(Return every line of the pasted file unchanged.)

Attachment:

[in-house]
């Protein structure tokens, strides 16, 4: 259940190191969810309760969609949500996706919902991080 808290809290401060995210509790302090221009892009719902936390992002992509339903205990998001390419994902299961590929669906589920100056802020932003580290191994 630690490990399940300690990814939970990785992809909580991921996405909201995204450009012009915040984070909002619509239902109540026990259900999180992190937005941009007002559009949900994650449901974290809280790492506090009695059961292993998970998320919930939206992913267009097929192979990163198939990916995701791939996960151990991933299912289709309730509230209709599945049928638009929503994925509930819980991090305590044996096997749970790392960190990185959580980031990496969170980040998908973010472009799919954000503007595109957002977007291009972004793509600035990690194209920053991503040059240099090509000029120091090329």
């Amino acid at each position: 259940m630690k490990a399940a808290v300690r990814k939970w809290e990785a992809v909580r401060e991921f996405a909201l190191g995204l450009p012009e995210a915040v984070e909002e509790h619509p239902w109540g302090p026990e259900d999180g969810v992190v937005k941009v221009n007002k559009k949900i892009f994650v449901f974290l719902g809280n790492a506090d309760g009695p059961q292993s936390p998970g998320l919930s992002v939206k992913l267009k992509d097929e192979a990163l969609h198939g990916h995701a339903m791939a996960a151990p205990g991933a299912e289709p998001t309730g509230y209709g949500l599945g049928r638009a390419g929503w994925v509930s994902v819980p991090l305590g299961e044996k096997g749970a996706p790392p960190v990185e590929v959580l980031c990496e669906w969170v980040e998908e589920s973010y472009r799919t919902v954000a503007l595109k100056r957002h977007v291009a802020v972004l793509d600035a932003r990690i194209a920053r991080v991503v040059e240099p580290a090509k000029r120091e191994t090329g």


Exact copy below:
[in-house]
């Protein structure tokens, strides 16, 4: 259940190191969810309760969609949500996706919902991080 808290809290401060995210509790302090221009892009719902936390992002992509339903205990998001390419994902299961590929669906589920100056802020932003580290191994 630690490990399940300690990814939970990785992809909580991921996405909201995204450009012009915040984070909002619509239902109540026990259900999180992190937005941009007002559009949900994650449901974290809280790492506090009695059961292993998970998320919930939206992913267009097929192979990163198939990916995701791939996960151990991933299912289709309730509230209709599945049928638009929503994925509930819980991090305590044996096997749970790392960190990185959580980031990496969170980040998908973010472009799919954000503007595109957002977007291009972004793509600035990690194209920053991503040059240099090509000029120091090329």
């Amino acid at each position: 259940m630690k490990a399940a808290v300690r990814k939970w809290e990785a992809v909580r401060e991921f996405a909201l190191g995204l450009p012009e995210a915040v984070e909002e509790h619509p239902w109540g302090p026990e259900d999180g969810v992190v937005k941009v221009n007002k559009k949900i892009f994650v449901f974290l719902g809280n790492a506090d309760g009695p059961q292993s936390p998970g998320l919930s992002v939206k992913l267009k992509d097929e192979a990163l969609h198939g990916h995701a339903m791939a996960a151990p205990g991933a299912e289709p998001t309730g509230y209709g949500l599945g049928r638009a390419g929503w994925v509930s994902v819980p991090l305590g299961e044996k096997g749970a996706p790392p960190v990185e590929v959580l980031c990496e669906w969170v980040e998908e589920s973010y472009r799919t919902v954000a503007l595109k100056r957002h977007v291009a802020v972004l793509d600035a932003r990690i194209a920053r991080v991503v040059e240099p580290a090509k000029r120091e191994t090329g």